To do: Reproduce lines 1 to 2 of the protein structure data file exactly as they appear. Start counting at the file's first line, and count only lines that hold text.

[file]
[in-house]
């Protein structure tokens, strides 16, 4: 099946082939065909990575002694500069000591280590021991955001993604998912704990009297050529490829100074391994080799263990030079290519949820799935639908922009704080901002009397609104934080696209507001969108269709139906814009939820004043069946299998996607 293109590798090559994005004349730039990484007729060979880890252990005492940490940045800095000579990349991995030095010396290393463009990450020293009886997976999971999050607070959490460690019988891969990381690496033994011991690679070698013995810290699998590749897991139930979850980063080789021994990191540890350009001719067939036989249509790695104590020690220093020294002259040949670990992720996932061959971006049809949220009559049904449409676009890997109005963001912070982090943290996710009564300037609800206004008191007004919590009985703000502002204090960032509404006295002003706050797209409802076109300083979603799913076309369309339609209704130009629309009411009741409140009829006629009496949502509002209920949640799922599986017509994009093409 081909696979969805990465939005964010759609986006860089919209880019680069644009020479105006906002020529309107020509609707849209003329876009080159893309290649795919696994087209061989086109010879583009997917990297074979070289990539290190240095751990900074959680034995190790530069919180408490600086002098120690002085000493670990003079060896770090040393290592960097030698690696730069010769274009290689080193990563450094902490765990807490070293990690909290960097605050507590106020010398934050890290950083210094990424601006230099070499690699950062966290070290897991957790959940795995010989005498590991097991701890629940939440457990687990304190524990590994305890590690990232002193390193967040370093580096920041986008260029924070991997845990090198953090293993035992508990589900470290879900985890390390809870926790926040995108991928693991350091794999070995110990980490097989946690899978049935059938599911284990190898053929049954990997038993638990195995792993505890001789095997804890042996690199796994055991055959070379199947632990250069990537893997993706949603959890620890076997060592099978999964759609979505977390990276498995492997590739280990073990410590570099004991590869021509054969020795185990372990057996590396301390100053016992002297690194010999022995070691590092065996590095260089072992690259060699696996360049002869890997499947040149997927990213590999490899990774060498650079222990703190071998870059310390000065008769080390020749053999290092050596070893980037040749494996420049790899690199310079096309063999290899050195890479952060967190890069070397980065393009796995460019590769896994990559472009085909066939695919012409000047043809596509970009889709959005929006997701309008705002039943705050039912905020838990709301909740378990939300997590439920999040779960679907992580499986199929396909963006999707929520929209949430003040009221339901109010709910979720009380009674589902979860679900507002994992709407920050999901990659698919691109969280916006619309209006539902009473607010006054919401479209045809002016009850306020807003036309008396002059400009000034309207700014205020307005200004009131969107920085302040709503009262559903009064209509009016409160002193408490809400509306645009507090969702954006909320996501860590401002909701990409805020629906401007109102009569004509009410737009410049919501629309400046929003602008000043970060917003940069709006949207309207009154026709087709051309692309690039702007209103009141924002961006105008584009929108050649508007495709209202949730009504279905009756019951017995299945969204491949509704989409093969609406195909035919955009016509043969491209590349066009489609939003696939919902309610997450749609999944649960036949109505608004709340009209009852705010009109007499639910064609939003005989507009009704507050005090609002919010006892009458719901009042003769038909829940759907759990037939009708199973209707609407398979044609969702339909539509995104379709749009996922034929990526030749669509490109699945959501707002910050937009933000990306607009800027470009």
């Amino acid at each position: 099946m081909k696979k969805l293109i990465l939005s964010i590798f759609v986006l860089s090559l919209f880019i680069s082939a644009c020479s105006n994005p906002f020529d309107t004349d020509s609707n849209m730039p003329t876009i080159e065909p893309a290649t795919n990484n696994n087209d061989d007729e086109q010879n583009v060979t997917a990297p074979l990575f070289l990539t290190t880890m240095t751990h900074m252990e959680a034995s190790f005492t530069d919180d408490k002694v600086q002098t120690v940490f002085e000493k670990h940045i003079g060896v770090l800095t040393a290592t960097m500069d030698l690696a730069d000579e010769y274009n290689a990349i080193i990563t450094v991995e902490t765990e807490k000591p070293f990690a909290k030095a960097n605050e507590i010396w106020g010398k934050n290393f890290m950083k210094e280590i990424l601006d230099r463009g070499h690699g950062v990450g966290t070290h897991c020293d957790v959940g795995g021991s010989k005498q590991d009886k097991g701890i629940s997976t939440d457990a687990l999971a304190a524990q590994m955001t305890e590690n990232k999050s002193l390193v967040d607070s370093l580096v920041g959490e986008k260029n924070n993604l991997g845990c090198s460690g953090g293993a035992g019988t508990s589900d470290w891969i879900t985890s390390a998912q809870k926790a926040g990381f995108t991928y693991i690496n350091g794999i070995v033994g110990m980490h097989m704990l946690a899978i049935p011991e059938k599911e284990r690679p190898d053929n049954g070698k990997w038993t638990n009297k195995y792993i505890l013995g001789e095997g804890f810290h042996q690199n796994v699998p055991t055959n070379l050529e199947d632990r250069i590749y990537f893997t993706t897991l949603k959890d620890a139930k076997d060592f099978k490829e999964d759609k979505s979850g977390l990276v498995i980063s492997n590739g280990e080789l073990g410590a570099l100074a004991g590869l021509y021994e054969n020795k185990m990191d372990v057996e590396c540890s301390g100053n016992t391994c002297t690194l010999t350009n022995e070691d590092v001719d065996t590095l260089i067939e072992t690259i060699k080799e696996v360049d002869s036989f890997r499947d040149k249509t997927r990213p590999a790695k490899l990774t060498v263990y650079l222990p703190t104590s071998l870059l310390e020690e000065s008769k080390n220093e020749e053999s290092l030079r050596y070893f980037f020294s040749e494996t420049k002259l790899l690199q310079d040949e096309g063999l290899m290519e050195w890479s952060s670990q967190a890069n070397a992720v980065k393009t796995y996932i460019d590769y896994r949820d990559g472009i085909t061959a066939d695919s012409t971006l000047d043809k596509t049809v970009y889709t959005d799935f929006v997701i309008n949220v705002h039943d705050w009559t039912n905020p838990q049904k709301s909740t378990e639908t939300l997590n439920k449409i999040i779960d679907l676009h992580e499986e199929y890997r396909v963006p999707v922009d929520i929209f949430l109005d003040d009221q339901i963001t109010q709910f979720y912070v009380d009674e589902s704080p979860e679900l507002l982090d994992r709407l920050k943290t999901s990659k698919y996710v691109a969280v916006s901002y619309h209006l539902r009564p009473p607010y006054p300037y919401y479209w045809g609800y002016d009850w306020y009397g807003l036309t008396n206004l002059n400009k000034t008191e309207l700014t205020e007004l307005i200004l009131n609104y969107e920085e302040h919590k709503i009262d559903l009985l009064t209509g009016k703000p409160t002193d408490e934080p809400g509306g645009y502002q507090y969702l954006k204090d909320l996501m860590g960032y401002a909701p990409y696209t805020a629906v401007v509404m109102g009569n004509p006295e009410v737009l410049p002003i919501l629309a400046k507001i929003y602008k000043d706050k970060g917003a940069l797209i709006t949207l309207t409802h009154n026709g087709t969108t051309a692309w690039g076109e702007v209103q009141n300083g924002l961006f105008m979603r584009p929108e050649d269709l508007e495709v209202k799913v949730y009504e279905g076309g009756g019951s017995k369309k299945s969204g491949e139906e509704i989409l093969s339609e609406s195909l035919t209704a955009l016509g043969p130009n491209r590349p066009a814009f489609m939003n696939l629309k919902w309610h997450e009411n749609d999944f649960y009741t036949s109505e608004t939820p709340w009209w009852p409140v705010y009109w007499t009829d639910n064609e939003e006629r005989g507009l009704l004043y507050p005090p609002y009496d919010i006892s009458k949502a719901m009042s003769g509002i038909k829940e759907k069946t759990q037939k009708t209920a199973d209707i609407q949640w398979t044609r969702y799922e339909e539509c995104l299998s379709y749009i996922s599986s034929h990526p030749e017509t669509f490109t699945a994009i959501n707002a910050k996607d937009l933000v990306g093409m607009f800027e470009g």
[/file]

[in-house]
């Protein structure tokens, strides 16, 4: 099946082939065909990575002694500069000591280590021991955001993604998912704990009297050529490829100074391994080799263990030079290519949820799935639908922009704080901002009397609104934080696209507001969108269709139906814009939820004043069946299998996607 293109590798090559994005004349730039990484007729060979880890252990005492940490940045800095000579990349991995030095010396290393463009990450020293009886997976999971999050607070959490460690019988891969990381690496033994011991690679070698013995810290699998590749897991139930979850980063080789021994990191540890350009001719067939036989249509790695104590020690220093020294002259040949670990992720996932061959971006049809949220009559049904449409676009890997109005963001912070982090943290996710009564300037609800206004008191007004919590009985703000502002204090960032509404006295002003706050797209409802076109300083979603799913076309369309339609209704130009629309009411009741409140009829006629009496949502509002209920949640799922599986017509994009093409 081909696979969805990465939005964010759609986006860089919209880019680069644009020479105006906002020529309107020509609707849209003329876009080159893309290649795919696994087209061989086109010879583009997917990297074979070289990539290190240095751990900074959680034995190790530069919180408490600086002098120690002085000493670990003079060896770090040393290592960097030698690696730069010769274009290689080193990563450094902490765990807490070293990690909290960097605050507590106020010398934050890290950083210094990424601006230099070499690699950062966290070290897991957790959940795995010989005498590991097991701890629940939440457990687990304190524990590994305890590690990232002193390193967040370093580096920041986008260029924070991997845990090198953090293993035992508990589900470290879900985890390390809870926790926040995108991928693991350091794999070995110990980490097989946690899978049935059938599911284990190898053929049954990997038993638990195995792993505890001789095997804890042996690199796994055991055959070379199947632990250069990537893997993706949603959890620890076997060592099978999964759609979505977390990276498995492997590739280990073990410590570099004991590869021509054969020795185990372990057996590396301390100053016992002297690194010999022995070691590092065996590095260089072992690259060699696996360049002869890997499947040149997927990213590999490899990774060498650079222990703190071998870059310390000065008769080390020749053999290092050596070893980037040749494996420049790899690199310079096309063999290899050195890479952060967190890069070397980065393009796995460019590769896994990559472009085909066939695919012409000047043809596509970009889709959005929006997701309008705002039943705050039912905020838990709301909740378990939300997590439920999040779960679907992580499986199929396909963006999707929520929209949430003040009221339901109010709910979720009380009674589902979860679900507002994992709407920050999901990659698919691109969280916006619309209006539902009473607010006054919401479209045809002016009850306020807003036309008396002059400009000034309207700014205020307005200004009131969107920085302040709503009262559903009064209509009016409160002193408490809400509306645009507090969702954006909320996501860590401002909701990409805020629906401007109102009569004509009410737009410049919501629309400046929003602008000043970060917003940069709006949207309207009154026709087709051309692309690039702007209103009141924002961006105008584009929108050649508007495709209202949730009504279905009756019951017995299945969204491949509704989409093969609406195909035919955009016509043969491209590349066009489609939003696939919902309610997450749609999944649960036949109505608004709340009209009852705010009109007499639910064609939003005989507009009704507050005090609002919010006892009458719901009042003769038909829940759907759990037939009708199973209707609407398979044609969702339909539509995104379709749009996922034929990526030749669509490109699945959501707002910050937009933000990306607009800027470009």